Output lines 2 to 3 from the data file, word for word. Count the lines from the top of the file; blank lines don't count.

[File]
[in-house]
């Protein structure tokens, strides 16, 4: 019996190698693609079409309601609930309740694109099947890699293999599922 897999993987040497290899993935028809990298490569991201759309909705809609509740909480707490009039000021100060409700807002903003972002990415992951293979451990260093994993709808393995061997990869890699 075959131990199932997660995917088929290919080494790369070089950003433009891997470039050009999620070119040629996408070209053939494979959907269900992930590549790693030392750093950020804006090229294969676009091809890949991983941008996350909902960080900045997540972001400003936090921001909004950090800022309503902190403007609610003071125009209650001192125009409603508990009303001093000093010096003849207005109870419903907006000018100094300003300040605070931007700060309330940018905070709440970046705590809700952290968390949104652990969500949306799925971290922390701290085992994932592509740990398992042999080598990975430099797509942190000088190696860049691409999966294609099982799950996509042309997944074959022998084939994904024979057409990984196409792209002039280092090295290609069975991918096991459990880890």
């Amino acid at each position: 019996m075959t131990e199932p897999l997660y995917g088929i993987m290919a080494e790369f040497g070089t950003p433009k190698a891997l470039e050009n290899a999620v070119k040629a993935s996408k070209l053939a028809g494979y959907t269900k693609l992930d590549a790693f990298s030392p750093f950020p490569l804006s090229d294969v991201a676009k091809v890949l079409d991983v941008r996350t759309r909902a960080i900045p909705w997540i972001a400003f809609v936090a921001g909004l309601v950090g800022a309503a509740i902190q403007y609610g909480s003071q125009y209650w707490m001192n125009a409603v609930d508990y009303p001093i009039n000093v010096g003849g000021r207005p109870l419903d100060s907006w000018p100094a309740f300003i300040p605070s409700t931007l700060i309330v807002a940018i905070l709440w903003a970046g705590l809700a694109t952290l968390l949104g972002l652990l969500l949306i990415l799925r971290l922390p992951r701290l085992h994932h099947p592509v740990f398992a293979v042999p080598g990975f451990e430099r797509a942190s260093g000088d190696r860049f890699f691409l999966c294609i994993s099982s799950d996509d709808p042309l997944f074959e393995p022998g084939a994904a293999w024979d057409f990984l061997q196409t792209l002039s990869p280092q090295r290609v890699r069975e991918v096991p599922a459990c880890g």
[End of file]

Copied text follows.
């Protein structure tokens, strides 16, 4: 019996190698693609079409309601609930309740694109099947890699293999599922 897999993987040497290899993935028809990298490569991201759309909705809609509740909480707490009039000021100060409700807002903003972002990415992951293979451990260093994993709808393995061997990869890699 075959131990199932997660995917088929290919080494790369070089950003433009891997470039050009999620070119040629996408070209053939494979959907269900992930590549790693030392750093950020804006090229294969676009091809890949991983941008996350909902960080900045997540972001400003936090921001909004950090800022309503902190403007609610003071125009209650001192125009409603508990009303001093000093010096003849207005109870419903907006000018100094300003300040605070931007700060309330940018905070709440970046705590809700952290968390949104652990969500949306799925971290922390701290085992994932592509740990398992042999080598990975430099797509942190000088190696860049691409999966294609099982799950996509042309997944074959022998084939994904024979057409990984196409792209002039280092090295290609069975991918096991459990880890």
């Amino acid at each position: 019996m075959t131990e199932p897999l997660y995917g088929i993987m290919a080494e790369f040497g070089t950003p433009k190698a891997l470039e050009n290899a999620v070119k040629a993935s996408k070209l053939a028809g494979y959907t269900k693609l992930d590549a790693f990298s030392p750093f950020p490569l804006s090229d294969v991201a676009k091809v890949l079409d991983v941008r996350t759309r909902a960080i900045p909705w997540i972001a400003f809609v936090a921001g909004l309601v950090g800022a309503a509740i902190q403007y609610g909480s003071q125009y209650w707490m001192n125009a409603v609930d508990y009303p001093i009039n000093v010096g003849g000021r207005p109870l419903d100060s907006w000018p100094a309740f300003i300040p605070s409700t931007l700060i309330v807002a940018i905070l709440w903003a970046g705590l809700a694109t952290l968390l949104g972002l652990l969500l949306i990415l799925r971290l922390p992951r701290l085992h994932h099947p592509v740990f398992a293979v042999p080598g990975f451990e430099r797509a942190s260093g000088d190696r860049f890699f691409l999966c294609i994993s099982s799950d996509d709808p042309l997944f074959e393995p022998g084939a994904a293999w024979d057409f990984l061997q196409t792209l002039s990869p280092q090295r290609v890699r069975e991918v096991p599922a459990c880890g």